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Resolution rescue: Tips for making those New Year's resolutions stick

By Kayla Womeldorff and Registered Dietitian for Harmons, | Posted - Jan 2nd, 2015 @ 9:00pm

New Year's Resolutions are a miraculous thing: as soon as the clock strikes midnight on January 1, our lives immediately change for the better. Our former bad habits are instantaneously replaced with superior, more healthful ones, we immediately find the self-control and discipline we lacked during the holiday season, and we breeze through the next year happily and healthy.

Sure, it didn't quite work that way last January, but this one, this time, is going to be different.

Sound familiar? If you are like 40 percent of Americans, you may have made New Year's resolutions. But, if you are like 92 percent of resolution makers, you will abandon your goals before the end of the year, due to myriad factors, including, ahem, unrealistic expectations.

It doesn't have to be that way! The best way to achieve your goals is to make good ones in the first place, so read on for a few tips to make your healthy New Years' goals stick around for 2015.

1. Revamp your resolutions

Effective goal setting is one of the most important things you can do to make your resolutions stick. To do that, make sure they're SMART (Specific, Measurable, Attainable, Realistic, and Timely). Examples:

Don't: I want to lose weight.

Do: I want to lose 1-2 pounds per week for the next 3 months to create a weight loss total of 15 pounds.

Don't: I want to eat healthier.

Do: I want to gradually increase my intake of fruits and vegetables over the next 2 months to 4.5 cups total per day, and eat fish twice per week.

2. Understand your motivation

Why are you really making this resolution? What are you hoping to gain by accomplishing your goal? To increase your likelihood of attaining your goal, your reasons for having the goal in the first place must be clear.

Take a few minutes to realistically imagine what your life will be like once you've met your goal. (i.e. what will be easier about my life? What will be harder? Will I feel differently? Better? Will I be able to enjoy life more fully? etc.)

Keep a reminder of your reasons somewhere you can easily see them, like on your phone or next to your desk. This can also be in the form of a Pinterest board, but beware of unhealthy and unrealistic "fitspiration" pictures that can actually be damaging to both your goals and your emotional health.

3. Start Small

What health and nutrition questions do you have? Let us know! Email our Harmons dietitians at

You wouldn't try running a marathon at a sprinter's pace, would you? Likewise, don't overwhelm yourself (and inevitably burn yourself out!) by trying to make too many changes all at once.

Start slowly, and incorporate healthy changes gradually. This may mean scaling back your initial goals a bit to make them more sustainable. For instance, instead of trying to completely eliminate fast food (a worthy goal, to be sure) from your diet when you're used to eating it daily, start by first cutting down on the amount of trips to the drive-thru you make in a week, and gradually continue decreasing them.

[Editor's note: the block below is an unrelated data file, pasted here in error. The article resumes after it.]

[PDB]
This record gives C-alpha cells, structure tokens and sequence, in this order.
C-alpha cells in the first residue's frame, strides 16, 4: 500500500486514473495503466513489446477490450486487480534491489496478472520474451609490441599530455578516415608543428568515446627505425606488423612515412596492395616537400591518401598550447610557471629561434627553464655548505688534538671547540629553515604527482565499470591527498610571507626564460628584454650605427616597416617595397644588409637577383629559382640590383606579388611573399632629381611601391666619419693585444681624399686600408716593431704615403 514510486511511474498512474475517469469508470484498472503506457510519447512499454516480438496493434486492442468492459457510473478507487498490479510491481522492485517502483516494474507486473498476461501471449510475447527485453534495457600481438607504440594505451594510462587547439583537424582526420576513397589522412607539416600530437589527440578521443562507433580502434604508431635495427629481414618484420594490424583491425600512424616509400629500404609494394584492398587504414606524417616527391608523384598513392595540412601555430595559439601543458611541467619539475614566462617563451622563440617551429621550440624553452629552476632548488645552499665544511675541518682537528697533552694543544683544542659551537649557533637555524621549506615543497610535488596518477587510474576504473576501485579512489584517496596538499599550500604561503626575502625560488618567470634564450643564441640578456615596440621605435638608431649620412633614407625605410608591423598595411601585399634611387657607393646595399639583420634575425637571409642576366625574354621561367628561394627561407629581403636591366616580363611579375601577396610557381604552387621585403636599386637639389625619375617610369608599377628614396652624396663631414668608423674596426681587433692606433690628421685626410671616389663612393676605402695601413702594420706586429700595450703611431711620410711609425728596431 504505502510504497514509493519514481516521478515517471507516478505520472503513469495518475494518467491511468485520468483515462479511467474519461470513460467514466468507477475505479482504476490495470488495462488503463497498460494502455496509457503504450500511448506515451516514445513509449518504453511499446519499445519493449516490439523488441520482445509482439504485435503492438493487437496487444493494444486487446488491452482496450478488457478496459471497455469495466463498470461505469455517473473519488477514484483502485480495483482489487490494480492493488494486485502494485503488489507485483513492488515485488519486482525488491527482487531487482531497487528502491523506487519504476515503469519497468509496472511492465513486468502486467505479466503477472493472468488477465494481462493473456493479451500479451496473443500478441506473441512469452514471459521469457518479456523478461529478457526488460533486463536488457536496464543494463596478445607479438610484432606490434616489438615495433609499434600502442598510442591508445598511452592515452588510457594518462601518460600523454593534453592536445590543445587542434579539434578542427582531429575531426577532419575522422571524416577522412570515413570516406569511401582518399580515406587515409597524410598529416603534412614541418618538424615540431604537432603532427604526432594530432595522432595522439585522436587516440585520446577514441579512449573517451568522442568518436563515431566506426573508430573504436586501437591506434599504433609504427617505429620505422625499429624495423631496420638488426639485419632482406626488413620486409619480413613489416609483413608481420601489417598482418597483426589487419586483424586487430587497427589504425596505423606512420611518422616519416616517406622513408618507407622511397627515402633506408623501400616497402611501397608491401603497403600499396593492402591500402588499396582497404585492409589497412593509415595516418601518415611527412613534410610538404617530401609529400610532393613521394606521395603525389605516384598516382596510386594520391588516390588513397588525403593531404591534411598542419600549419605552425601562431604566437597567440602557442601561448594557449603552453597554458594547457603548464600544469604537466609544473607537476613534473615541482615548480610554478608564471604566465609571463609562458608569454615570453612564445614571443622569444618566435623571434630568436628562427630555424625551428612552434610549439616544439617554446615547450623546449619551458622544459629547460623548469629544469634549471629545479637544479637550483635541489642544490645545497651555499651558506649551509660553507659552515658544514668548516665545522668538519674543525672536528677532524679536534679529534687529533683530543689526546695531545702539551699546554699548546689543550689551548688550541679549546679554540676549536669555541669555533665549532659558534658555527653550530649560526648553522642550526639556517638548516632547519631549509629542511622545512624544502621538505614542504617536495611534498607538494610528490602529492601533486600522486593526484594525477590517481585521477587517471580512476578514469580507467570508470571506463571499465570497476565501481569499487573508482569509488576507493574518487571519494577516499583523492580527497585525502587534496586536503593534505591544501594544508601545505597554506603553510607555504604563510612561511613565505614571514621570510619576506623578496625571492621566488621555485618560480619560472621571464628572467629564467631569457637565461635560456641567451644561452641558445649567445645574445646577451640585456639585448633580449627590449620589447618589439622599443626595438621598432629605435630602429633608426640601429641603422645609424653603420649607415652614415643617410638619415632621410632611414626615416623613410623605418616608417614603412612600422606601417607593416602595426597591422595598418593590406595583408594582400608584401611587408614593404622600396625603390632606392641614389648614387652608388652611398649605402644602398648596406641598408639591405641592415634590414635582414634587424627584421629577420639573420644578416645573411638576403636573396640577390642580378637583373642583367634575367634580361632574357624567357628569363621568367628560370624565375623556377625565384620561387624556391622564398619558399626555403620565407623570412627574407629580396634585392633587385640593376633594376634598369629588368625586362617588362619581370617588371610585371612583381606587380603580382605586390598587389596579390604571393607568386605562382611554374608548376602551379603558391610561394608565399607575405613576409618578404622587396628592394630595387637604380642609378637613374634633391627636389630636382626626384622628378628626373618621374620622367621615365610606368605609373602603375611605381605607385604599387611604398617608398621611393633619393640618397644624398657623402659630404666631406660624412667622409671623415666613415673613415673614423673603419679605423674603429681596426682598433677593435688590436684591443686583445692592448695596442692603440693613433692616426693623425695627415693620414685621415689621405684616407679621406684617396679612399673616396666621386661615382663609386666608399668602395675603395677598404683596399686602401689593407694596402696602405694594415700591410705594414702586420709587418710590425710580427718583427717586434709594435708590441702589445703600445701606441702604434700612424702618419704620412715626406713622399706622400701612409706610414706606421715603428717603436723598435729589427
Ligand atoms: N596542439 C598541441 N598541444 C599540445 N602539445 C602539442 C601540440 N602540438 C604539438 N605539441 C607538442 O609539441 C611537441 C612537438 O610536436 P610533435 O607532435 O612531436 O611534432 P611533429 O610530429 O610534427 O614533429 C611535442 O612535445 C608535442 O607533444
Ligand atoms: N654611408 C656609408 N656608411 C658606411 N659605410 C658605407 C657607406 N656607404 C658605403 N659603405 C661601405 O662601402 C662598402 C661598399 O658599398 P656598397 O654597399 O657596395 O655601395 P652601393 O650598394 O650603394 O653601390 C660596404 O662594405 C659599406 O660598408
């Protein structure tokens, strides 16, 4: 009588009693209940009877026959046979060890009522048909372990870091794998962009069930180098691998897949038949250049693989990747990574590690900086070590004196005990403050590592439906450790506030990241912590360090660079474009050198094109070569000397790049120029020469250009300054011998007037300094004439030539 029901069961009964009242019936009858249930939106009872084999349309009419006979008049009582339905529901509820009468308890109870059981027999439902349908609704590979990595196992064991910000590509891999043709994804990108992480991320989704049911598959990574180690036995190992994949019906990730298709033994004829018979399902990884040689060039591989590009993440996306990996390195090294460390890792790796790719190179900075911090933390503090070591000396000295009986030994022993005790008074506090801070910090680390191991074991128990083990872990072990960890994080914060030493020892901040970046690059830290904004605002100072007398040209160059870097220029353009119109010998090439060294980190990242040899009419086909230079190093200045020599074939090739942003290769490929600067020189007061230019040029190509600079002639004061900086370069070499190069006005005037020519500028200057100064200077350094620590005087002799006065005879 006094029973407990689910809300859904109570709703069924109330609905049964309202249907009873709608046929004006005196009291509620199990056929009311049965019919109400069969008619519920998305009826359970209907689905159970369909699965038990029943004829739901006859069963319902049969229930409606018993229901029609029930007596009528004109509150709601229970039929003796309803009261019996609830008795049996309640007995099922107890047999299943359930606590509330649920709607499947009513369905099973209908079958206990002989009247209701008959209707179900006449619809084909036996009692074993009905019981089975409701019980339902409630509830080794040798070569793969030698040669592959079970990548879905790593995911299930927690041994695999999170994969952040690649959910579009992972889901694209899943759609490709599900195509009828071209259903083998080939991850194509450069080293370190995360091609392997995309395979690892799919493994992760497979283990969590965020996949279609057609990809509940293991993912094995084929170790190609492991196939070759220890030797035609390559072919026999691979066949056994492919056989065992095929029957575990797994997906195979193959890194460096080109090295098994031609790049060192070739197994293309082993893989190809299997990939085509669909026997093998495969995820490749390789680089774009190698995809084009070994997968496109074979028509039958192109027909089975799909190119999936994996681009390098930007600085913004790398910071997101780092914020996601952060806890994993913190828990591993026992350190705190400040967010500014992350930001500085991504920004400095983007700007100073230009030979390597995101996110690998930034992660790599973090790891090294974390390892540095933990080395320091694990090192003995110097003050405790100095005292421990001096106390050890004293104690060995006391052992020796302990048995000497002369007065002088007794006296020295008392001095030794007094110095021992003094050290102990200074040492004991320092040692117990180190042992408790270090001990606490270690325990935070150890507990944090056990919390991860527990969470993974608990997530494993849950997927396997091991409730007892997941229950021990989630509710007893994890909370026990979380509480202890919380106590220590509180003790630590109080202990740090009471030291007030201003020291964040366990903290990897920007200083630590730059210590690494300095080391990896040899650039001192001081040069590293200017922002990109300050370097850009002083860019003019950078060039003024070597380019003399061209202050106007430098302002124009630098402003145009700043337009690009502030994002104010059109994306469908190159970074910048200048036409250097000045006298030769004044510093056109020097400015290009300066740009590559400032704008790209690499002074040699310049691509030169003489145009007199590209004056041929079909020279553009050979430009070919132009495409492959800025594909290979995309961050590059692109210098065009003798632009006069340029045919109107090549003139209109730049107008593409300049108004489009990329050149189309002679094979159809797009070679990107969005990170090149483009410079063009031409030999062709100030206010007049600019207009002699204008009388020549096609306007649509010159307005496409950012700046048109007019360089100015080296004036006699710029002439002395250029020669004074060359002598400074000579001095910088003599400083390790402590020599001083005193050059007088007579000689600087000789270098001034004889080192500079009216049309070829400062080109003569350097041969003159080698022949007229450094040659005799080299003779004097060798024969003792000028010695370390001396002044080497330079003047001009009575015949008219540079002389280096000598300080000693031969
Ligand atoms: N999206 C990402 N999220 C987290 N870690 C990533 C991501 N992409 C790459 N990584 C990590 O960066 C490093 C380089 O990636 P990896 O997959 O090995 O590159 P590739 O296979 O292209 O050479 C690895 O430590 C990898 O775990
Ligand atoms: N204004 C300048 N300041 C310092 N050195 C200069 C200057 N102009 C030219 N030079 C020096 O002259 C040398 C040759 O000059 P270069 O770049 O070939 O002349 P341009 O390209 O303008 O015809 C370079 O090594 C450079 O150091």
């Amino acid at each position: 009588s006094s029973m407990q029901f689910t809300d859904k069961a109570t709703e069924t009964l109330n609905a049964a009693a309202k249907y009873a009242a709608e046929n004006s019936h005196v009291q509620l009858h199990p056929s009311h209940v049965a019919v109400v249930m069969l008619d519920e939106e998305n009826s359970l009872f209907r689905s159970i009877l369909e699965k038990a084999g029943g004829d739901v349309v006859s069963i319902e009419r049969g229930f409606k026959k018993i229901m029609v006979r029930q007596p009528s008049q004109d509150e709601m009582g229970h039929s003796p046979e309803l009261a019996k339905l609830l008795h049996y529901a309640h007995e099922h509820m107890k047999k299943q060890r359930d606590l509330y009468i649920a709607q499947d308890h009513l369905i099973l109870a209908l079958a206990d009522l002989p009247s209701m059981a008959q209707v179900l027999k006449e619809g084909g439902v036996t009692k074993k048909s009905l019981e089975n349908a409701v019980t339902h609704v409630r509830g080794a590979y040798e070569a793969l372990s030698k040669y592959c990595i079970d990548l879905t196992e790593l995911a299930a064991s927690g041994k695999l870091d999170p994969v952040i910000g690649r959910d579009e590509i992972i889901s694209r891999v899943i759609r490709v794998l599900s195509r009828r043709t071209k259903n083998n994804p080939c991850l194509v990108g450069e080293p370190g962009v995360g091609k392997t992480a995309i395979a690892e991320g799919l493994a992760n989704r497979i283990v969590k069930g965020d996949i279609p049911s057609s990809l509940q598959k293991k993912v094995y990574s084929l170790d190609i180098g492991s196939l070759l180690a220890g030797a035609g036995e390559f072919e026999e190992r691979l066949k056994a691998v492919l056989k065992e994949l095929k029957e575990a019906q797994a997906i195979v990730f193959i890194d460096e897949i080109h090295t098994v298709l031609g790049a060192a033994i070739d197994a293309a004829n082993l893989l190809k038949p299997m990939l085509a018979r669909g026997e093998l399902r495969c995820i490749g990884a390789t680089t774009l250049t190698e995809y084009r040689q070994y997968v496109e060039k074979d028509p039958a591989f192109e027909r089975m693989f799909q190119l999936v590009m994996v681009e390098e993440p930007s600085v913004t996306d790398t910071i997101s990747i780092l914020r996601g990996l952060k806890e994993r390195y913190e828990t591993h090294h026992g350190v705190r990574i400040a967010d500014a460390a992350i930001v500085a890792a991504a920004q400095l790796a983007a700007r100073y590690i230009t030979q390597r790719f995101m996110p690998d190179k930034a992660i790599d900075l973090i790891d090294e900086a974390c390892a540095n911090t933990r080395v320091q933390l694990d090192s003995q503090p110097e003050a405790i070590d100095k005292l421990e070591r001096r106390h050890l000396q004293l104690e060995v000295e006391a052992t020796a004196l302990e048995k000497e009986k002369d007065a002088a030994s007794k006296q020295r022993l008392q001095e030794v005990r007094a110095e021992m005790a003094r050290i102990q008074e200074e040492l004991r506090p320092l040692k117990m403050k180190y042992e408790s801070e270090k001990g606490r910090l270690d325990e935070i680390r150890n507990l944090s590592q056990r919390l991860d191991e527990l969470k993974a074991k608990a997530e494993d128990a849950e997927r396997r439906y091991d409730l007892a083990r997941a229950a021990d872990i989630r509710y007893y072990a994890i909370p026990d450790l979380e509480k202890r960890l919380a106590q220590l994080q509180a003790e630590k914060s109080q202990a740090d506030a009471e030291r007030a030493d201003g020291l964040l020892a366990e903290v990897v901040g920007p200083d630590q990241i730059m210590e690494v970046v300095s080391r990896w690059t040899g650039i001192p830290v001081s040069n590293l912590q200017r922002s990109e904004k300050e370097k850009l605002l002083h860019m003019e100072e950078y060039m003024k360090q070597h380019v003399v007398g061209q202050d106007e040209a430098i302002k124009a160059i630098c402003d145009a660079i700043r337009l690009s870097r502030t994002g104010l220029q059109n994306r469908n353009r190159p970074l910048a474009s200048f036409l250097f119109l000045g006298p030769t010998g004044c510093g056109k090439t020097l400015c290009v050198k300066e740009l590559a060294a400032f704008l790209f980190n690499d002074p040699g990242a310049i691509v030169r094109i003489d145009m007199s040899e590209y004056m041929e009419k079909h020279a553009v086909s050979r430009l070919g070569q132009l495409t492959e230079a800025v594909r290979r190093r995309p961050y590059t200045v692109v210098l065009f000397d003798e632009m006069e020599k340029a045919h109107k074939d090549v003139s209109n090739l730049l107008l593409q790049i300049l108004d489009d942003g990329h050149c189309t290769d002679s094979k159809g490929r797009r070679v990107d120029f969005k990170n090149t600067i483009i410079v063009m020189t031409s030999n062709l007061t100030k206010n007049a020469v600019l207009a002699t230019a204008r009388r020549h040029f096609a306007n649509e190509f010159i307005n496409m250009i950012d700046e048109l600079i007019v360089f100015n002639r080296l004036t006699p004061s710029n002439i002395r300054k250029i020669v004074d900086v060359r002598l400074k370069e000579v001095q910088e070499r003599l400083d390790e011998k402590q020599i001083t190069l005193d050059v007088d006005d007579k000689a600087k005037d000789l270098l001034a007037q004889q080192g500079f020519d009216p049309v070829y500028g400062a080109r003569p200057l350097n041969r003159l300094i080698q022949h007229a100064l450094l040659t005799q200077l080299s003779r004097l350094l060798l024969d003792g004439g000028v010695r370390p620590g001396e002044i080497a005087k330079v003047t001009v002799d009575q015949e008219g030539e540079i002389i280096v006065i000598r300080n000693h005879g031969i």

Instead of expecting yourself to go from sedentary to exercising seven days a week, increase your time at the gym by one to two days per week until you've met your goal. The intention is to create healthy habits that you can sustain long-term, not just through January.

The Dietitians Choice tag indicates a healthy food choice. Look for them in your local Harmons grocery store.

4. Don't eliminate entire food groups or deprive yourself of foods you love

It can be uncomfortable when working to establish healthy habits, but it shouldn't be an exercise in torture, either. While it may be difficult at first, you should feel like your goals are sustainable.

Rather than locking yourself in a diet prison, allow yourself to enjoy foods in moderation, with the understanding that there is no need to overdo it, since you can always have them again later. This may also help you avoid the "all or nothing" mentality, that dreaded thought that "since I've already blown it, I might as well quit now" which causes so many resolutions to fail.

5. Tie your apron

Recent studies on the eating habits of Americans have confirmed what health professionals have suspected for many years: people who cook their own food most of the time tend to have overall healthier diets than those who eat outside the home for the majority of their meals.

If eating healthier is your New Year's resolution, cooking your own food should be a part of that goal. When shopping for ingredients, check out our Dietitians Choice tags, which make shopping for nutritious foods more convenient.

If you're not yet confident in the kitchen, check out the cooking classes we offer at our three locations with cooking schools. Harmons dietitians also regularly team up with our chefs to offer healthy cooking classes.

I hope some of these tips will help you start the New Year off right. If you have any questions or would like to schedule a personal consultation with a dietitian, we're here to help. Visit for more details about our workshops and services.

Check out our other Ask a Chef and Dietitian articles for great tips and recipes.

Kayla Womeldorff
    Registered Dietitian for Harmons

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